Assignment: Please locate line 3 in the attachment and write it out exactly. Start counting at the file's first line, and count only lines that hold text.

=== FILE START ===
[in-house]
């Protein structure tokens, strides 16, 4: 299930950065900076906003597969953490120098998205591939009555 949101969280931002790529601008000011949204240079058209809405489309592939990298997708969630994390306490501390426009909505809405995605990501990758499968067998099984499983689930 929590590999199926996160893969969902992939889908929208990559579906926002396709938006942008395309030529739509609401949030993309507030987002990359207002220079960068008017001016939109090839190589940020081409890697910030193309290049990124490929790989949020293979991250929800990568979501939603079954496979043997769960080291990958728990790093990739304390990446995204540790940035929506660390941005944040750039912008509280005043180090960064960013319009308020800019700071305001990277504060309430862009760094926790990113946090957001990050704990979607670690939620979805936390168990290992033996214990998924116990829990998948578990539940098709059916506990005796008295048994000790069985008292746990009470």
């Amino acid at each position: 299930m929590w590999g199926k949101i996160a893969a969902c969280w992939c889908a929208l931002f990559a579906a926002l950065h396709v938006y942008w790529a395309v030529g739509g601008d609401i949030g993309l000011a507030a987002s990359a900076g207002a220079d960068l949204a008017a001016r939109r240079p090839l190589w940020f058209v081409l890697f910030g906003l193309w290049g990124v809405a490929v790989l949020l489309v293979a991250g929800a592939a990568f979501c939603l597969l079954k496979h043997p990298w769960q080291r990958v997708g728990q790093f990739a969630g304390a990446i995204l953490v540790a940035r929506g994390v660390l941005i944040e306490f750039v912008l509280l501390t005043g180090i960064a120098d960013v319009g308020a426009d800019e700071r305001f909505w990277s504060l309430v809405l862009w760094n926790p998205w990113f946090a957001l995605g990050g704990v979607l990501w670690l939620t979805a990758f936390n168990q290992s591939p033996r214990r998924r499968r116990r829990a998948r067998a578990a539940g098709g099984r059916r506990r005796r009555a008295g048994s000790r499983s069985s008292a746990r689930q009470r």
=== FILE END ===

């Amino acid at each position: 299930m929590w590999g199926k949101i996160a893969a969902c969280w992939c889908a929208l931002f990559a579906a926002l950065h396709v938006y942008w790529a395309v030529g739509g601008d609401i949030g993309l000011a507030a987002s990359a900076g207002a220079d960068l949204a008017a001016r939109r240079p090839l190589w940020f058209v081409l890697f910030g906003l193309w290049g990124v809405a490929v790989l949020l489309v293979a991250g929800a592939a990568f979501c939603l597969l079954k496979h043997p990298w769960q080291r990958v997708g728990q790093f990739a969630g304390a990446i995204l953490v540790a940035r929506g994390v660390l941005i944040e306490f750039v912008l509280l501390t005043g180090i960064a120098d960013v319009g308020a426009d800019e700071r305001f909505w990277s504060l309430v809405l862009w760094n926790p998205w990113f946090a957001l995605g990050g704990v979607l990501w670690l939620t979805a990758f936390n168990q290992s591939p033996r214990r998924r499968r116990r829990a998948r067998a578990a539940g098709g099984r059916r506990r005796r009555a008295g048994s000790r499983s069985s008292a746990r689930q009470r």